51104Junipers have a bad name. So do eucalypti. Too many of the wrong types were planted back at a time when they were too trendy. Those that were planted into inappropriate situations grew up to cause problems. The names of all junipers and eucalypti are now synonymous with those problems, even though there are many types of both genera that are quite practical for landscape purposes.
Get over it.
There are many junipers and eucalypti that are very good options for some landscape purposes. They need only minimal watering once established, and many will survive with none at all when mature. Some types of juniper grow as very low and very dense ground cover. With proper pruning, others can develop as exquisitely sculptural shrubbery or even small trees. (Just do NOT shear them!) Because of their very complaisant roots, some of the smaller eucalypti work very well as street trees.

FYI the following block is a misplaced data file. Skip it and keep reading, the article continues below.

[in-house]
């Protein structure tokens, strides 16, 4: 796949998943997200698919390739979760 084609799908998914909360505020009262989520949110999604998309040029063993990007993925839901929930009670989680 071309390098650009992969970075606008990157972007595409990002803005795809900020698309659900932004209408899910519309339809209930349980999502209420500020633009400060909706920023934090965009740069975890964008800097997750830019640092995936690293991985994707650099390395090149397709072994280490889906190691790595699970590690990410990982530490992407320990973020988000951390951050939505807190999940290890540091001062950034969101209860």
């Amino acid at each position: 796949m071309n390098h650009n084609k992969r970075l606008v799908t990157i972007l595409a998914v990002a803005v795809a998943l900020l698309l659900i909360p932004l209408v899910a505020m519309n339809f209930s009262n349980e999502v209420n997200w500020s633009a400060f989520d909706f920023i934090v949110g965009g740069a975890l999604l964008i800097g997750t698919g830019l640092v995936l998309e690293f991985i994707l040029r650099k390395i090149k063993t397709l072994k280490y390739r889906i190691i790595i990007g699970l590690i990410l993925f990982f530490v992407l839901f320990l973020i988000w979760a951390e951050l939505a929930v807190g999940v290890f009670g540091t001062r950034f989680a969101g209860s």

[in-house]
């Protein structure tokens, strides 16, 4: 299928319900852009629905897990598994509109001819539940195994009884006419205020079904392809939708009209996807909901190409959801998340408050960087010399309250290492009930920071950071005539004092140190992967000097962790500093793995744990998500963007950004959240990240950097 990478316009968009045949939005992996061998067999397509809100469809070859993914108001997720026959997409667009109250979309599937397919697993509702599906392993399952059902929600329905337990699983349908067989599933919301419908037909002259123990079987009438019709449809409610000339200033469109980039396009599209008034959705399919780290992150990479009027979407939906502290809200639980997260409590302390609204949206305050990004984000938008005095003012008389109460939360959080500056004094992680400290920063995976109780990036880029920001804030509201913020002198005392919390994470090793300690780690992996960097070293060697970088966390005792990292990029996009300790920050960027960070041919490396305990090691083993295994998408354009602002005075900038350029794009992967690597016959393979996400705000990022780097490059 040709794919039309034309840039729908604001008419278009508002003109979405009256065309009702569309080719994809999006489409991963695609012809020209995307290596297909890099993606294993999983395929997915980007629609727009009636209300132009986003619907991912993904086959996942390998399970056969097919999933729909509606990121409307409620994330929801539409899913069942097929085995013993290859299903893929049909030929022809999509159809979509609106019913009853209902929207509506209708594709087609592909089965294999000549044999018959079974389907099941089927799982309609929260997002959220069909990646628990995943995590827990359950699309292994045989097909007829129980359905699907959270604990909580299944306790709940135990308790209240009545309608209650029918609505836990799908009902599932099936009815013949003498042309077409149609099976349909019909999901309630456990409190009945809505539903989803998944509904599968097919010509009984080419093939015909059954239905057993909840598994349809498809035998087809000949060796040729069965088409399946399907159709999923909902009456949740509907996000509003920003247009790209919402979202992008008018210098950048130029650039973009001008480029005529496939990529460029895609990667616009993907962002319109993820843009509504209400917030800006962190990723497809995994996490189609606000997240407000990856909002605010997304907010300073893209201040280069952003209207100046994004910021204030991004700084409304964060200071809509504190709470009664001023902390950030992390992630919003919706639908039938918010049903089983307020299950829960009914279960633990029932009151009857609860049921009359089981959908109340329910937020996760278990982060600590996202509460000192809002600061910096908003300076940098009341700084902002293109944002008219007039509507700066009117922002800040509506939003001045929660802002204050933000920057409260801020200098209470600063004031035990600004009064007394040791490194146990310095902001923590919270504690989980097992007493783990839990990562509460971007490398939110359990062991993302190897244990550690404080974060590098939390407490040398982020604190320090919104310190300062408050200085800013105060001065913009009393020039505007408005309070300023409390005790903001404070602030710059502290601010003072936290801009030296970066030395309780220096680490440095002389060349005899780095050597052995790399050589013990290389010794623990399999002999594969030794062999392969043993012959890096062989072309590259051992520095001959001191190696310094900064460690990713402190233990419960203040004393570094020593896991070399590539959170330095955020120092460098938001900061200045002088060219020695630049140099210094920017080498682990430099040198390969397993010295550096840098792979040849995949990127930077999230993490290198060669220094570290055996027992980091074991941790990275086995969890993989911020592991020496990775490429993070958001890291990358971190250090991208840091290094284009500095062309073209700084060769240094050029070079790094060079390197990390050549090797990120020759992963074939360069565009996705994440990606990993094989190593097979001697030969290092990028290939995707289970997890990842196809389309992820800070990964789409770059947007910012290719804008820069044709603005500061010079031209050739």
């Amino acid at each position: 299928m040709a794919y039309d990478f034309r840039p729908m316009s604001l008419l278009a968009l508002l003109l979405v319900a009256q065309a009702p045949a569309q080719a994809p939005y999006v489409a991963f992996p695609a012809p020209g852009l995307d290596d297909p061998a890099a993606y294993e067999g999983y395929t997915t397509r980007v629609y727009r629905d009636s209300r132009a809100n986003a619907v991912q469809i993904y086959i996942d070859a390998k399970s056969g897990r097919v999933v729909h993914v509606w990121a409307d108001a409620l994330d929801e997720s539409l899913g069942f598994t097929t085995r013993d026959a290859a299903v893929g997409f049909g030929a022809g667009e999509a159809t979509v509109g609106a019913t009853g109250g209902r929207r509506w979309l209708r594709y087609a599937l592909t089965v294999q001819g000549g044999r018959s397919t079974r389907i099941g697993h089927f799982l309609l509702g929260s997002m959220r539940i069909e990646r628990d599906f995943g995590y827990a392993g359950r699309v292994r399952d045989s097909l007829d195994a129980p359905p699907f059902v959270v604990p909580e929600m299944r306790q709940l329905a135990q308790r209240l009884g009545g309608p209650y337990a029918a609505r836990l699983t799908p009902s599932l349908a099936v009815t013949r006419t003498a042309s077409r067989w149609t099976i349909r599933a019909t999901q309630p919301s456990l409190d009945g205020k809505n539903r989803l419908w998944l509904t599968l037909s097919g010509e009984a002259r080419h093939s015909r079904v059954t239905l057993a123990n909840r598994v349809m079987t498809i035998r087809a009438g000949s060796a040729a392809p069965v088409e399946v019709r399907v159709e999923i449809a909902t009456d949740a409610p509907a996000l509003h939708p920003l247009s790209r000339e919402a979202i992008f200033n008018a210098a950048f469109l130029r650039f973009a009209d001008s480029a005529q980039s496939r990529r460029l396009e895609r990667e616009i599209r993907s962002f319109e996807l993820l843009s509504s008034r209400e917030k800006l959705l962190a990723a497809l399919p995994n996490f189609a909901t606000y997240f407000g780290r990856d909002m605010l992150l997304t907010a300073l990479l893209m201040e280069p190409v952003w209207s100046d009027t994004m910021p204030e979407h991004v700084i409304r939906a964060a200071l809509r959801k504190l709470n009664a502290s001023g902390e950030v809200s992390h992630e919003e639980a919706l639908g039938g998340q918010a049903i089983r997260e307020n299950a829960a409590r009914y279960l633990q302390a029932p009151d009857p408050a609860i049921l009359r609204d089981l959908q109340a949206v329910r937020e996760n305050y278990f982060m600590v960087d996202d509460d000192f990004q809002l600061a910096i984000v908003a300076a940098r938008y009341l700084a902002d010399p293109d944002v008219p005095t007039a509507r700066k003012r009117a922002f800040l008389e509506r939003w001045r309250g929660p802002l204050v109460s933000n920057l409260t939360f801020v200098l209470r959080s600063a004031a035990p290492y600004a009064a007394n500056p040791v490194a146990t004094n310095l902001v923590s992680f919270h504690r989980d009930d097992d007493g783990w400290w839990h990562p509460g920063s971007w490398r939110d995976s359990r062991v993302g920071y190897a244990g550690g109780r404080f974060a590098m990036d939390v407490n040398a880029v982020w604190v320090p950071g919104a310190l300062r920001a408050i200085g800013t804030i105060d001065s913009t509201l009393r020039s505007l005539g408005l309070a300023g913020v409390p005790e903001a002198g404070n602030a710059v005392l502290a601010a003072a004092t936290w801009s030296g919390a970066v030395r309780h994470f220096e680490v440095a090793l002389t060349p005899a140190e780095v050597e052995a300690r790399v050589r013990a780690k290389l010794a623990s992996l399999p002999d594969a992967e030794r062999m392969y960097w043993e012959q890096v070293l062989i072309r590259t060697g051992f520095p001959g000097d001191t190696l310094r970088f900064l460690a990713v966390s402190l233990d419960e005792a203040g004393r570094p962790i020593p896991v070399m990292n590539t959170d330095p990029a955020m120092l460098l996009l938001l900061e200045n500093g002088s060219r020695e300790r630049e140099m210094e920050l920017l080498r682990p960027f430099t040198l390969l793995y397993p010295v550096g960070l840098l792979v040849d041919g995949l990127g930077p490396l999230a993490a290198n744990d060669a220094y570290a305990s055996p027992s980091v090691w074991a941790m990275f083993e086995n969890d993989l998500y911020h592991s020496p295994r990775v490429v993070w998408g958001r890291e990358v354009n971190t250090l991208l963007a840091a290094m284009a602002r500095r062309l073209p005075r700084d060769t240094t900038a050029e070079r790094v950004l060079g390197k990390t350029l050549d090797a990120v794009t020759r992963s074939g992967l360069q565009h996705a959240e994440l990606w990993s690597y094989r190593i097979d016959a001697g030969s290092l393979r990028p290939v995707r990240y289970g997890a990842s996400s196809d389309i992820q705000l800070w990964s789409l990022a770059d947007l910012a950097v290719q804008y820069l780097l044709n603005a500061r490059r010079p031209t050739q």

I am certainly not promoting either junipers or eucalypti. They will not work for every application. I am merely saying that they should not be automatically dismissed because of their names. They were once overly popular for a variety of reasons, and those reasons are still valid.
However, I will say that there are a few species and varieties of each that are worth avoiding. They are likely what originally justified the bad reputations that are now shared by all of their relatives. For example, blue gum eucalyptus that was planted as a timber crop so long ago really is MUCH too big and messy for home gardens. Even where space is sufficient, there are probably better options.
Some of the current fads are also worth avoiding, or at least questioning. Some are very likely to earn a ‘bad name’ in the future, either because there will be too many of them, or because their faults will become evident as they mature. Because so many get planted within such a short time, many that mature at the about the same rate will develop their faults at about the same time.